Mark zuckerberg

The FBI has a problem with Catholics

On board Aello She was built in 1921, a beautiful wooden ketch that is as graceful to look at as she’s uncomfortable for fat cats accustomed to gin palaces. I’ve sailed her over many years, the last time giving her to my children as I was in plaster having fallen from a balcony in Gstaad. This time it was worse. In fact it was the greatest no-show since Edward VIII skipped his coronation and showed up on the French Riviera instead. Michael Mailer had hinted that some Hollywood floozies were eager to sail around the Greek isles, but arrived empty-handed. The absent floozies were missed, but were immediately replaced by

Starting a Threads account feels like adultery

As I hit the pillow, up popped a notification: ‘Threads’, Meta’s new offering, is available to download. My heart thumped – I’ve been excited about this launch since I first heard of it. As a frustrated influencer, and somebody who couldn’t care less what Mark Zuckerberg or Elon Musk are doing to each other, I don’t care about the politics. I just thought Threads could be just right for me. And social media is all about me, me, me, obviously.  It’s easy to take a photograph of myself. I do it a lot. But Twitter is a different kind of vanity – for people who aren’t necessarily obsessed with images. That’s

Why tech bros love fighting

Ladies and gentlemen, this is the maaaiiin event of the eeevening. In the red corner, fighting out of Boca Chica, Texas, Eeeeelon ‘the Execuuutioner’ MUUUSK! And his opponent, in the blue corner, fighting out of Palo Alto, California, Maaaark ‘The Madman’ ZUCKERBEEERG!  Sadly, we might never get the fight between Elon Musk of Twitter and Mark Zuckerberg of Facebook. Musk has said that he would be ‘up for a cage fight’ with Zuckerberg. Zuckerberg then responded simply: ‘Send me location.’ The internet erupted. UFC legend Georges St-Pierre offered to train Musk while UFC heavyweight champion Jon Jones announced that he would be ‘Team Zuck’. Bookmakers started taking bets.  It might seem a bit embarrassing for a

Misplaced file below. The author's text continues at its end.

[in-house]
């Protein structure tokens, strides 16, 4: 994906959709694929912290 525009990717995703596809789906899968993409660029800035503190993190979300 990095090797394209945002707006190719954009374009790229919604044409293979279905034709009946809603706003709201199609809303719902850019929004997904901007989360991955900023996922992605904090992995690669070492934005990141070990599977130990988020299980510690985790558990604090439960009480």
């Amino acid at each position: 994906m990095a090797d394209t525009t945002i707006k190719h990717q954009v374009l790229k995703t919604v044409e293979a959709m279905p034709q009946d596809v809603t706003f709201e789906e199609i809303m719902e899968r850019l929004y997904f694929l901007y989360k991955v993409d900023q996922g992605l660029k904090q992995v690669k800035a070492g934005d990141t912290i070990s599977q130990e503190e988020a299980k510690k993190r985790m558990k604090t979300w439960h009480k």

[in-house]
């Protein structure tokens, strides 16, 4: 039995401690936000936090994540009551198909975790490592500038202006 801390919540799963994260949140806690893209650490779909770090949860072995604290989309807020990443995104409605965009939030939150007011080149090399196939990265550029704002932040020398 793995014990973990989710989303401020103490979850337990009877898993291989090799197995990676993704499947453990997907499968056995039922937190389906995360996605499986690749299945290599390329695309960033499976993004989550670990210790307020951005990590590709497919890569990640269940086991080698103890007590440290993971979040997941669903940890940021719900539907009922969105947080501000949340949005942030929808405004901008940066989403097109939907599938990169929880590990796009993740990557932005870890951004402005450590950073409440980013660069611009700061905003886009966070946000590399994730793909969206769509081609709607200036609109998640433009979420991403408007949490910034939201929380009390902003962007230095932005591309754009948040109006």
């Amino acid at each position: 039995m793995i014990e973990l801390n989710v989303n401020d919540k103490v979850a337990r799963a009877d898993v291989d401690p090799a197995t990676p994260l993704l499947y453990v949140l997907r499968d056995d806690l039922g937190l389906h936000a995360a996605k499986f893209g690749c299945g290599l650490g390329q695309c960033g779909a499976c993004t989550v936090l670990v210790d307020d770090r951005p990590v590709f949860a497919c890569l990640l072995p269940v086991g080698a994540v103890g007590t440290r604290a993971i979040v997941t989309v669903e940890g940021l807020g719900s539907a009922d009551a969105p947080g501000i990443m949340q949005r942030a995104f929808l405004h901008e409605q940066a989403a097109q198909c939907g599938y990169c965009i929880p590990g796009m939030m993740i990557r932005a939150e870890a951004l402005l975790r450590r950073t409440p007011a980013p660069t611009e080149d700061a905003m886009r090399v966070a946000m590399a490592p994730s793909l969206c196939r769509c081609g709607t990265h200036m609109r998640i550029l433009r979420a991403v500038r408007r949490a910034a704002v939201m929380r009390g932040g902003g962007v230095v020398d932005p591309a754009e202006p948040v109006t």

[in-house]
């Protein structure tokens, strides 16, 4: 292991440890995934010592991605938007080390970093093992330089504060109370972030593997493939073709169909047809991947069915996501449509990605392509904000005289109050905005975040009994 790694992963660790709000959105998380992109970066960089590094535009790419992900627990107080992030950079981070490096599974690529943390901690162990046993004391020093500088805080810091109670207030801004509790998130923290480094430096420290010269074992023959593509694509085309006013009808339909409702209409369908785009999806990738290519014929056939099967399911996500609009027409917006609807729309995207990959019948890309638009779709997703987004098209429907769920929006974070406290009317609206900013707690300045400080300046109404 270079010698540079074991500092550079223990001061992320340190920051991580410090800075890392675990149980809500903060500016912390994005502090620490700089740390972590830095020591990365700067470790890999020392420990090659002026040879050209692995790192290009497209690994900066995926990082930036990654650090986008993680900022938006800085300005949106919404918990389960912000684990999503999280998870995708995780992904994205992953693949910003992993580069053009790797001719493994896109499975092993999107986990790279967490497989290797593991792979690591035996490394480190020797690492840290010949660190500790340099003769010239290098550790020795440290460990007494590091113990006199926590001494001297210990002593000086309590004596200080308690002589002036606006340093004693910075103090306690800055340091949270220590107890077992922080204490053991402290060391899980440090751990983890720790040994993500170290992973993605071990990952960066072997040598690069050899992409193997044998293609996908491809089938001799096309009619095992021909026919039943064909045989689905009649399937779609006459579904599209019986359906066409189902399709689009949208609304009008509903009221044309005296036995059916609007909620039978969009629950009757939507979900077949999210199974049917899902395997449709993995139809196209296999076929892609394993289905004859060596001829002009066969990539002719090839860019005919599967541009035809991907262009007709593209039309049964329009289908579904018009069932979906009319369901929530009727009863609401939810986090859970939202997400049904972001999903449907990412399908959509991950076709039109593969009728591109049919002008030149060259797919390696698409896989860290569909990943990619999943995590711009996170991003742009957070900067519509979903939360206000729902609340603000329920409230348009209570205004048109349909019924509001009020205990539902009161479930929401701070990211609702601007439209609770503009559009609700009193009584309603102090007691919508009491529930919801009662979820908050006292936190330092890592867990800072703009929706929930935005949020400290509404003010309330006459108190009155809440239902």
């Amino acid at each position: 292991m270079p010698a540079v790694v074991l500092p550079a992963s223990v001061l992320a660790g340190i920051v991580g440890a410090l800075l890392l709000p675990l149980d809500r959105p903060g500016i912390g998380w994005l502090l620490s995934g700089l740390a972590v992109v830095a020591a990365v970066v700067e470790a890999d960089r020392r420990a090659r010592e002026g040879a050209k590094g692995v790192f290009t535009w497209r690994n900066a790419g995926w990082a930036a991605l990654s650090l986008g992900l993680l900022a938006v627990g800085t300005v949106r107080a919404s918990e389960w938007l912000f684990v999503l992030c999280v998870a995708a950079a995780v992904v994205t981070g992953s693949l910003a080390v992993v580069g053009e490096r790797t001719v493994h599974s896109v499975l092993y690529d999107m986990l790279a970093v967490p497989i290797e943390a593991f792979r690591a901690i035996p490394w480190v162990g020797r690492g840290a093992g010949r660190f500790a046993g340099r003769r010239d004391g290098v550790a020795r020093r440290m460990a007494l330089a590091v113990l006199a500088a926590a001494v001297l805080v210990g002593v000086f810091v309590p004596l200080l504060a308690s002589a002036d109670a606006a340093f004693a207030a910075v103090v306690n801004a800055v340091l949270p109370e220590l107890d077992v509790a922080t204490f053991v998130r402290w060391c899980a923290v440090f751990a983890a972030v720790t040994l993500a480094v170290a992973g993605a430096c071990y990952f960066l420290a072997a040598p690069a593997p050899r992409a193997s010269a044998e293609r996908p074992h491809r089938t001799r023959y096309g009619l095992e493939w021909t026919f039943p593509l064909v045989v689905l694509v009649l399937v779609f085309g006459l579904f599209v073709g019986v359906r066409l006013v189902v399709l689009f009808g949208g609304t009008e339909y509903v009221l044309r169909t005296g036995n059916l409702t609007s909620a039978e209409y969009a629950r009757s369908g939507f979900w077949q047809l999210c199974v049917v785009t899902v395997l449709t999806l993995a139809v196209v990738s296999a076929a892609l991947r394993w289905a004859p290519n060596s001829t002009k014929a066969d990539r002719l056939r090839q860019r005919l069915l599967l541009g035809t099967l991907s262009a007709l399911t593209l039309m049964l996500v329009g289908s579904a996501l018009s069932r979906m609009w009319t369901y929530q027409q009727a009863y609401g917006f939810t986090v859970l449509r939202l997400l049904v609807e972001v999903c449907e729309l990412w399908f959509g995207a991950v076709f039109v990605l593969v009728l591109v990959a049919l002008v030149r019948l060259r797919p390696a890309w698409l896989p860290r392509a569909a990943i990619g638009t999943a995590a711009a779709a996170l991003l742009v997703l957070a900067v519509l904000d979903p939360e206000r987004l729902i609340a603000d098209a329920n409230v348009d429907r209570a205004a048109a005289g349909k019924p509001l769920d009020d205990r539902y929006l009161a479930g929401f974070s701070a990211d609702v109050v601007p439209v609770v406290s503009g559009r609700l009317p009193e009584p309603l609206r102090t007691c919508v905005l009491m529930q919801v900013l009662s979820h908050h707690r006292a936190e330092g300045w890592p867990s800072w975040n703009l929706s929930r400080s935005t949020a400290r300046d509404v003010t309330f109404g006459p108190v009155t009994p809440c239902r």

The death of fair play

New York He’s oilier than Molière’s Tartuffe but gets away with more. His latest move involves the martial art of jiu-jitsu, where he managed to get a referee to reverse his decision. I’ve been competing in martial arts for close to 60 years now, and have rarely, in fact never, witnessed a ref reverse his or her decision. But I’m no bad loser like Zuckerberg. Some of you old-timers may even remember something called fair play. Bad calls are inevitable in sport, and one is used to taking the bad ones with the good ones because in the end they all even out. Facebook’s honcho ended up a multibillionaire under

Zuckerberg’s curious confession

Well, there you have it. Mark Zuckerberg, CEO of Meta, has confirmed that Facebook did indeed censor news of the New York Post’s 2020 Hunter Biden laptop story. But The Zuck had a rather curious tale to tell. Appearing on The Joe Rogan Experience, Zuckerberg was questioned by Rogan on Facebook’s approach to fake news and misinformation. In the discussion, the question of Hunter Biden’s laptop arose. Zuckerberg was keen to point out that he had been as much of a good boy as he could have been Zuckerberg told Rogan that Facebook had been approached, shortly before the 2020 US presidential election, by shadowy figures from the FBI, who bore foreboding news that a malodorous misinformation ‘dump’ was about to drop. Lo and behold – a scandalous story hit the headlines. Or rather it didn’t. The New York Post reported that a laptop belonging to Hunter, son of the now President, held evidence of dodgy dealings within